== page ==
ExtinctSquare-150x150Marchal’s

Little Woods: 7816 Hayne Blvd.
1977-1978

Marshall Rodriguez could have told you why no restaurant ever successfully tried to duplicate Antoine’s. Because if he couldn’t do it, then nobody can.

Marshall was one of the best-liked of the old-line waiters at Antoine’s, tending to its table for the entire latter half of the twentieth century. He was everything you wanted in a regular waiter there. He knew all his customers’ preferences for everything, and had enough sway in the kitchen to get whatever they wanted. He was the personal waiter for enough regular customers of great prominence that he could make special things happen. And he was a Cajun, with that famous sense of humor. In the 1970s, he told me that waiting tables brought him a six-figure annual income–enough for him to own a few racehorses. No doubt a lot of his customers asked him for advice not only about appetizers and entrees but geldings and mares.

Southern Oaks Plantation today. It was Marchal's in the 1970s.

Southern Oaks Plantation today. It was Marchal’s in the 1970s. (southernoaksplantation.com)

Marshall was so good at what he did that he and his wife decided they could open their own restaurant. They took over a large, columned mansion surrounded by large live oaks on Hayne Boulevard. It was a time when it looked as if New Orleans East might become another Metairie.

They named the place Marchal’s–Marshall’s real name. They pronounced it mar-SHALL’S, for added panache.

Almost everything about Marchal’s was borrowed from Antoine’s. Marshall hired a few cooks and waiters from there, and built a menu largely from the old restaurant’s best dishes. Omitted were the more peculiar, ancient dishes from Antoine’s 140-dish catalog. And it was in English, not the French in which Antoine’s menu was rendered in the 1970s.

One would imagine that the service at Marchal’s must have been very special, what with Marshall’s experience in the dining room and his many loyal customers making a waiter’s job lucrative from the outset. And that maybe the food wouldn’t be quite up to what it was at Antoine’s.

Oddly enough, things were the other way around. I recall that on my first visit to Marchal’s, I had to wait around about five minutes before anybody appeared at the door to so much as say hello. I was the first customer my waiter had ever served–not just here, but in his entire life.

But the food was good. My first meal (I vividly remember it, even after almost fifty years) was oysters Rockefeller, chicken Rochambeau, soufflee potatoes, and cherries jubilee–Antoine’s classics all. Everything was like it would have been on a good day at Antoine’s. It wasn’t only delicious, but tasted exactly the same as it would have at 713 St. Louis Street.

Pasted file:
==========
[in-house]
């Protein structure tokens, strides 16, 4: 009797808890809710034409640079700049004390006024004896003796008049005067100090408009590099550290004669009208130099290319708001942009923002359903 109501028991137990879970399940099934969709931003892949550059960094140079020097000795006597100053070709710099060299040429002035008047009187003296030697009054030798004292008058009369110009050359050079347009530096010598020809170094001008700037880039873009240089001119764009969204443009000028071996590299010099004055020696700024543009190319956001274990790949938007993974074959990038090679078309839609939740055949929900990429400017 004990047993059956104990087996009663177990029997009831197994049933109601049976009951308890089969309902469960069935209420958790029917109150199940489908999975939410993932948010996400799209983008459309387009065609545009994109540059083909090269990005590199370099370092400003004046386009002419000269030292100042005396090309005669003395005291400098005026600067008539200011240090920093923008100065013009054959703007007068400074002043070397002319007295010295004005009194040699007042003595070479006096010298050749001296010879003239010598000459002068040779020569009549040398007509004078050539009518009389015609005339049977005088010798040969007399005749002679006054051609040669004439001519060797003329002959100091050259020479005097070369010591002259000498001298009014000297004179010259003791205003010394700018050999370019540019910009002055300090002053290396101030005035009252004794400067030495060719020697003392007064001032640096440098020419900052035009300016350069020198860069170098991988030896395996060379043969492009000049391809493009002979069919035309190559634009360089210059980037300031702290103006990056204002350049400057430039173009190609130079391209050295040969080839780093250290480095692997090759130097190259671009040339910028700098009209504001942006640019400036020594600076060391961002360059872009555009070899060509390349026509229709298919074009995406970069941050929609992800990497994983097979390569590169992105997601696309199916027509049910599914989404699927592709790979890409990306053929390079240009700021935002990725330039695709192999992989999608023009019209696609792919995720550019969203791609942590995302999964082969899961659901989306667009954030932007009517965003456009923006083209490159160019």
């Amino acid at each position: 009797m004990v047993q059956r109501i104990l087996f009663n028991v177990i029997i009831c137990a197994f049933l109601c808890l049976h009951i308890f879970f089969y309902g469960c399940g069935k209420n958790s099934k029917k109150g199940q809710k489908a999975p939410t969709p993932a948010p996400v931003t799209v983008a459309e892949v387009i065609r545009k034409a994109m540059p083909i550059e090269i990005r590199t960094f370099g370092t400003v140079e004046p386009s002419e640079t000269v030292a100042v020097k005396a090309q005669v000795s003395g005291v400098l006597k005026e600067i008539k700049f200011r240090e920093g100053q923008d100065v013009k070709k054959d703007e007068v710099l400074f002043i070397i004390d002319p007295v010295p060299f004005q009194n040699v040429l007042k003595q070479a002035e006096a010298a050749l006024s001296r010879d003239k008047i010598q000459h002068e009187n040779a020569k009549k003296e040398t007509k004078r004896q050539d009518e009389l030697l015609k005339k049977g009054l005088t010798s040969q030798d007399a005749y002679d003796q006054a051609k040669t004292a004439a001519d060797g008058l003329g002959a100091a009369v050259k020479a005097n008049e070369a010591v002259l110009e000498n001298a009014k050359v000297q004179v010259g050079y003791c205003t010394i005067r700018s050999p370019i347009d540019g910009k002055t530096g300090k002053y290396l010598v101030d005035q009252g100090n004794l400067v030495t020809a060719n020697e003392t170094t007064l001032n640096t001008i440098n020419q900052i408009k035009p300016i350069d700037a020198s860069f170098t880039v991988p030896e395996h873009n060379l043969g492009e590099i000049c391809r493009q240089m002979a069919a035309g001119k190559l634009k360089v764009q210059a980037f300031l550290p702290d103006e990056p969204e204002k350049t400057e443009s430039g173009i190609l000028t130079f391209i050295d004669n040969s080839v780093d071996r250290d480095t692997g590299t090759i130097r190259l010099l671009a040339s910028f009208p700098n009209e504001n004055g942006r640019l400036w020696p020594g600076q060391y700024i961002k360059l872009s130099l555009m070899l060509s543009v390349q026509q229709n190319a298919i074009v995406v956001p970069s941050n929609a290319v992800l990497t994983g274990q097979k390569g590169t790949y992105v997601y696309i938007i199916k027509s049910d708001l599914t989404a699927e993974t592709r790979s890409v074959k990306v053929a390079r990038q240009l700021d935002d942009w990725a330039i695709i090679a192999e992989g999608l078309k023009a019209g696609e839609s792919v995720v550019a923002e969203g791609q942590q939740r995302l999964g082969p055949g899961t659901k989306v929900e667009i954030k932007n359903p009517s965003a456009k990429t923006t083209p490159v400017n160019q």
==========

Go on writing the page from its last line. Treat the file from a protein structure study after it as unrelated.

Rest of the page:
It turned out that Marshall spent moast of his time not waiting tables, but cooking. Like many great waiters (especially the Cajuns among them), he was quite a cook himself, and he knew all the recipes. Until its last months, eating here was always more than a little good. Were it not for Crozier’s, Marchal’s would have been the best restaurant in New Orleans East.

But without Marshall or somebody like him schmoozing the customers in the dining room, there was something missing. And, as atmospheric as Marchal’s was, it wasn’t Antoine’s. Marshall struggled on until he ran out of money, then closed the place. It was a good thing he did. New Orleans East was not going the way it was expected to go, and the population of potential customers for a restaurant at this price level was shrinking. And it was a long drive from anywhere else in the city.

Marshall returned to Antoine’s, and picked up right where he left off as one of the all-time greatest New Orleans waiters. He did that almost until he died, in 2012. The last time I saw him, he was still smiling and joking. If you asked him about Marchal’s, he’d say, “Thank God I got out of there.”

Marshall did a good job with Marshal’s erstwhile building, however. It hosted a succession of other restaurants until it was transformed into Southern Oaks Plantation, a first-class reception hall. Which it remains, even after the hurricane.

This article is revised from one in The Lost Restaurants of New Orleans,” by Peggy Scott Laborde and me, from Pelican Publishing Company. It’s available in bookstores throughout the area.

1 Readers Commented

Join discussion
  1. William Livesay on February 22, 2014

    Thank’s for your article on Marchal’s. In 1956 I ran away from my home in Memphis and headed to N.O. Went to work at Antoine’s and was fortunate enough to become Marshall’s bus boy. He made lots of money and always paid me more than fairly.Went into marines in 1957 and 3 years later went back to work as his busboy. Several years later I was in Florida real estate. Often would go back to N.O. and dine at Antoine’s. I like to think that I returned a little of the money he paid me. Once during a Century 21 convention in N.O. I was able to take my office staff to Marchal’s. As a kid he was like a father figure to me. some of my best memories are of times he would order a great steak from the chef then “sneak” it to me in the pantry. Wish I could have seen him again before he died.

HAVE SOMETHING TO SAY?